It was really easy and a fast shoot. Everyone worked really well together. And it was incredibly fun to walk the Santa Monica Pier, even though we didn't get shots of it for the movie, which I still regret.


The $64-question of course, where can Not in Love be seen?


On my Vimeo at


What can you tell us about audience and critical reception of Not in Love?


People loved it. I've gotten awesome, incredible, inspiring, provocative and engaging; and that I'm a really good cinematographer. Many said the acting was powerful, which is the #1 important thing to me in my films, and the proof that I did what I was supposed to do. I got comments on how much they loved the editing of the movie, from a filmmaker, too. While I was trying to get permission to use the song, I submitted the film to many publishing companies, and one I submitted to LA, Harvey Lisberg, 10cc's former manager, saw the email, watched the film and called me to say he really liked the film and that he'd be okay with me posting it. He had even expressed interest in working with me. People really liked it.


Any future projects you'd like to share?


I wrote and directed a webisode of the new webseries One Law that’s coming out. My webisode is a black female’s perspective on feminism and the 2016 election. I was influenced by 12 Angry Men (1957) when I wrote it. The producers of the webseries say the entire series will be released this year. I'm getting an update on the exact release date from them right now.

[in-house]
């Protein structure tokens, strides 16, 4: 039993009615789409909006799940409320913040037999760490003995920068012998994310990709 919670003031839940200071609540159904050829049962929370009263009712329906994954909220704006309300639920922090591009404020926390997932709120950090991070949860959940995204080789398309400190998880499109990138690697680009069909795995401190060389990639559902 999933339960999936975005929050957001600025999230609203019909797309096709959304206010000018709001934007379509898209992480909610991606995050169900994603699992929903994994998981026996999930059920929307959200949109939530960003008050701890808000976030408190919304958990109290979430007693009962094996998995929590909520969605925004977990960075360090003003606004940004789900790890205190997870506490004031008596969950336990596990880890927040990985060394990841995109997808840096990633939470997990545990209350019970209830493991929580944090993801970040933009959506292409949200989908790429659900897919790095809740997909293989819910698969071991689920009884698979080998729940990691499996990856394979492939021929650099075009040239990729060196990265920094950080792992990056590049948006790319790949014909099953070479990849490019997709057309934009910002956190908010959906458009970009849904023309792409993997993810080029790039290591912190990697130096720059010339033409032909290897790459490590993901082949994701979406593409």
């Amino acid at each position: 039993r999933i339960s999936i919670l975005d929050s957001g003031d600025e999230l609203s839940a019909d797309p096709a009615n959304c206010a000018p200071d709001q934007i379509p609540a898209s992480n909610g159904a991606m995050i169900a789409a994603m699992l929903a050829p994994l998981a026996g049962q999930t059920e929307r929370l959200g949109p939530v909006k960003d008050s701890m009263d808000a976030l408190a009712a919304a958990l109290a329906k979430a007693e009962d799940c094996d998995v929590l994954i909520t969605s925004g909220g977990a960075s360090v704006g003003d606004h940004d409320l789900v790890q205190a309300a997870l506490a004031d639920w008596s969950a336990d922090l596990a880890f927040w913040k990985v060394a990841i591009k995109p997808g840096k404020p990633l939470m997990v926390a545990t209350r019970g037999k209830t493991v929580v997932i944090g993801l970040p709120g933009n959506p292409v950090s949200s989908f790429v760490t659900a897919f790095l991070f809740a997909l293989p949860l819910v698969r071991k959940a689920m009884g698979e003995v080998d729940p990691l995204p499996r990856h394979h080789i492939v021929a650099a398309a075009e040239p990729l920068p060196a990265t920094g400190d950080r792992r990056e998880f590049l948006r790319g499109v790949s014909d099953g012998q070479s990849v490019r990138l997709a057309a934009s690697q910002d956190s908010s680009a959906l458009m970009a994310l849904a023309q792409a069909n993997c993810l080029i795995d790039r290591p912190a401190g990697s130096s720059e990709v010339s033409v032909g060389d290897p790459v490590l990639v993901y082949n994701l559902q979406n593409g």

I am also shooting Woke, a film for fake woke people who get freedom and self love confused for allowing themselves to be enslaved by their own race. That film will be dedicated to guys like Tariq Nasheed, a man who stays hating on me, and Umar Johnson.


Also later this year The Richest Woman in Foolope County, a short film that seeks to enlighten people on generational wealth–building and real estate investing, but also the ignorance of perceived wealth. The film is told as a fable, and I was influenced by The Twilight Zone when I wrote it. In November I will be packaging Wrath City and The Richest Woman and taking them as samples to the American Film Market in Santa Monica to pitch a television series idea.


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Anything else you're dying to mention and I have merely forgotten to ask?


If anything, this film teaches to let go. I really want to be happy and find something that makes me feel loved. I want to be happy. I hope you will use this film and interview as inspiration to finally let go and be happy too. You deserve to be happy. Don't end up like the girl in the film. Or worse, your ex.


Thanks for the interview!


© by Mike Haberfelner

Legal note: (re)Search my Trash cannot
and shall not be held responsible for
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Thanks for watching !!!



On the same day
a Burglar wants to kill you
and your Ex wants
to make up ...
... and for the life of it,
you can't decide


A Killer Conversation

produced by and starring
Melanie Denholme
directed by
David V.G. Davies
written by
Michael Haberfelner
Ryan Hunter and
Rudy Barrow

out now on DVD



Stell Dir vor, Deine Lieblingsseifenoper birgt eine tiefere Wahrheit ...
... und stell Dir vor, der Penner von der U-Bahnstation hat doch recht ...
... und dann triffst Du auch noch die Frau Deiner (feuchten) Träume ...


Und an diesem Tag geht natürlich wieder einmal die Welt unter!!!


Bauliche Angelegenheiten
ein Roman von
Michael Haberfelner